How Artificial Hearts Work

The Sickest of the Sick

X-ray of the AbioCor device implanted in a patient
X-ray of the AbioCor device implanted in a patient
Photo courtesy Abiomed

The U.S. Food and Drug Administration (FDA) has allowed Abiomed to perform 15 implants as part of a clinical trial. Twelve of the proposed 15 surgeries have been done. These surgeries have taken place at medical centers in Houston, Los Angeles, Boston and Philadelphia. The FDA has been reviewing the results of these transplants on a case-by-case basis to determine the future of the AbioCor device. If the $70,000 to $100,000 device is successful, meaning it can prolong the life of a patient without complications, it could be approved for use in more heart centers around the United States. In fact, several news agencies report that Abiomed will seek approval from the U.S. Food and Drug Administration this year to sell the AbioCor heart. The device will be used to treat patients with end-stage heart failure under what is known as a "Humanitarian Device Exemption."

Laman Gray said that initial candidates for the heart will be the "sickest of the sick." FDA and Abiomed officials have laid a few parameters for who can become one of the initial recipients of the artificial heart. The patient must fit the following profile:

  • Have end-stage heart failure
  • Have a life-expectancy of less than 30 days
  • Is not a candidate for a natural heart transplant
  • Have no other viable treatment option

Another requirement is that the grapefruit-sized device must fit inside the patient's chest. To determine the fit of the device, the patient must undergo a CAT scan and chest X-ray. Then, using a computer-aided design (CAD) program, the natural heart is virtually removed and the AbioCor heart is virtually placed in the patient's chest. If the computer program shows that the device will fit, doctors can proceed with the operation to implant the artificial heart.

For nearly two months following the surgery, hospital and AbioMed officials kept the name of the first recipient a secret. However, on August 21, 2001, it was revealed that Robert Tools, a Kentucky resident and former telephone company employee, was the history-making patient. Although Tools has battled an infection and needed a ventilator following his surgery, his doctors report that the mechanical heart continues to function without problems.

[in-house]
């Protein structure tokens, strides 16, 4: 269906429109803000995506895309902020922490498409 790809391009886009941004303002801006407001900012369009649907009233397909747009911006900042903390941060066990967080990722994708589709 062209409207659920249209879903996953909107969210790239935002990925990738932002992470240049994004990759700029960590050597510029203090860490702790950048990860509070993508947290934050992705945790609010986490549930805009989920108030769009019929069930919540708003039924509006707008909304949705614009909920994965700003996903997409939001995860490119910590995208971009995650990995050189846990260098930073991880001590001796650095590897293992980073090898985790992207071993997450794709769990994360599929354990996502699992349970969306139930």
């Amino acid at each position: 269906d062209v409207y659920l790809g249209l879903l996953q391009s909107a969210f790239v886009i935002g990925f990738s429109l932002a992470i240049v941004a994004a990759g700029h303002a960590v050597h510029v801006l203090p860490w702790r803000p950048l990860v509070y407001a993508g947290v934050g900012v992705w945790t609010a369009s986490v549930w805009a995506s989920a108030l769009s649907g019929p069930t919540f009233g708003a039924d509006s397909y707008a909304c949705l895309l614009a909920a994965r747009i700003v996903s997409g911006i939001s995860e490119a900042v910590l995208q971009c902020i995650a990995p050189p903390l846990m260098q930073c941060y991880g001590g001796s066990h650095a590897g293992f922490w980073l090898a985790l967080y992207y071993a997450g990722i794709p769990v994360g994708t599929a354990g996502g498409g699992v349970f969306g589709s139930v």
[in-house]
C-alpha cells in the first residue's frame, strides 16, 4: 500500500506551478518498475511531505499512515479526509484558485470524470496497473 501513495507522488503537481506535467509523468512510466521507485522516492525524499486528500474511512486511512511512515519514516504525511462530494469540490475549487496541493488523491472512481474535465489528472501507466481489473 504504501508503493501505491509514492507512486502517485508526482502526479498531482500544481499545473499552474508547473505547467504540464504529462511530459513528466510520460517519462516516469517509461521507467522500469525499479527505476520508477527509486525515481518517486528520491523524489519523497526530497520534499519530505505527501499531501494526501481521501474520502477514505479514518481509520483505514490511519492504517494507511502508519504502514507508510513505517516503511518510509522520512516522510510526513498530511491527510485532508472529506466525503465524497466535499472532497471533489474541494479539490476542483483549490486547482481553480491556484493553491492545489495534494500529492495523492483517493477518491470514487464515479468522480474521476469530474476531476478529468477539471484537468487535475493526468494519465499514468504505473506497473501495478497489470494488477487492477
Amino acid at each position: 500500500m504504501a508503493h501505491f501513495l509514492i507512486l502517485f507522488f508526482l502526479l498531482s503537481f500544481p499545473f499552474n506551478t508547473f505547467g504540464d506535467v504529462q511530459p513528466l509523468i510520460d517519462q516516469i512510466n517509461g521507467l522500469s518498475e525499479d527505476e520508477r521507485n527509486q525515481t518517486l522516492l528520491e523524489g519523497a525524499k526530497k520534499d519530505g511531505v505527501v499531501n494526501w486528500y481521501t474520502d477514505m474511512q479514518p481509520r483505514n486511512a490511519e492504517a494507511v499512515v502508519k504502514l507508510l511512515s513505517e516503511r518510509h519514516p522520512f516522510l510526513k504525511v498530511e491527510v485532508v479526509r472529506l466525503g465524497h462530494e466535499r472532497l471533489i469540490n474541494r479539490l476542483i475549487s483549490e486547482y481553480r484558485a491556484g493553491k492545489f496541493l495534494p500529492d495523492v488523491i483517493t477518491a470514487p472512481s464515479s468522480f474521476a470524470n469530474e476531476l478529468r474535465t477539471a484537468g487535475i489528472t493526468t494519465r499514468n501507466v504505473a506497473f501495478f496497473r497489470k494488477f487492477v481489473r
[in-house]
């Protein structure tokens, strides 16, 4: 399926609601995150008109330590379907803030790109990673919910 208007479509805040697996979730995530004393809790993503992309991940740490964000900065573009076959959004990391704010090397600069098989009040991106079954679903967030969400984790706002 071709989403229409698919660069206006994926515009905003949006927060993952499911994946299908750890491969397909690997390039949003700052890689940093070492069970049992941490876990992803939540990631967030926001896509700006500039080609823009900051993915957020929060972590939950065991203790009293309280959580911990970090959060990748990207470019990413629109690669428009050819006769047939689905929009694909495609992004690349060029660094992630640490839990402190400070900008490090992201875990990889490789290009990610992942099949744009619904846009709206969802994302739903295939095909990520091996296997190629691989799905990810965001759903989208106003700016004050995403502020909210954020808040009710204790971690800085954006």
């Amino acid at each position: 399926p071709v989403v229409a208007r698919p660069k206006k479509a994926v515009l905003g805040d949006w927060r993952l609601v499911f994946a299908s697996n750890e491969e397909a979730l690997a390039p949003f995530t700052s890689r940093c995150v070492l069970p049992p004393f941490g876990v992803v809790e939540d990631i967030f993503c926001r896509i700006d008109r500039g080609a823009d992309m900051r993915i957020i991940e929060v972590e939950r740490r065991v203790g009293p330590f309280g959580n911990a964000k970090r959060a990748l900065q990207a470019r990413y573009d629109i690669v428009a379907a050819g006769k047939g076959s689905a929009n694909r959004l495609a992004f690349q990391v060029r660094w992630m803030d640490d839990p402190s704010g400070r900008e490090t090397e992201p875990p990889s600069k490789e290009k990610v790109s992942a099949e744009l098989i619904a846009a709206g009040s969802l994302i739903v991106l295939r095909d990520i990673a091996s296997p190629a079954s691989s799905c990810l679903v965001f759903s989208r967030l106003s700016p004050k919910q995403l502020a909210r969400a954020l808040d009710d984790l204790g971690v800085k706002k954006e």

Patient Robert Tools with Dr. Laman Gray (left) and Dr. Robert Dowling (right) Patient Robert Tools with Dr. Laman Gray (left) and Dr. Robert Dowling (right)
Patient Robert Tools with Dr. Laman Gray (left) and Dr. Robert Dowling (right)
Photo courtesy Jewish Hospital

Here is what was known about Tools prior to his surgery:

  • He suffered from class IV heart failure.
  • He had severe bi-ventricular failure.
  • He was turned down by a heart transplant center.
  • He had undergone previous coronary bypass surgery.
  • He had multiple heart attacks.
  • He had diabetes.

Currently, there are between 2 million and 3 million Americans living with heart failure, and 400,000 new cases are diagnosed annually. Heart failure causes 39,000 deaths per year, according to the National Heart, Lung, and Blood Institute (NHLBI). Most people diagnosed with heart failure can expect to live about five years, and will usually need to have a heart transplant to extend their life.

In the United States alone, 2,143 heart transplants were performed in 2003. However, thousands of potential recipients die annually while waiting for a heart transplant. Doctors still encourage the public to become organ donors, but the AbioCor may save many of those who don't have the option of a natural transplant or of waiting for an available heart.

For more information on the AbioCor and related topics, check out the links below.

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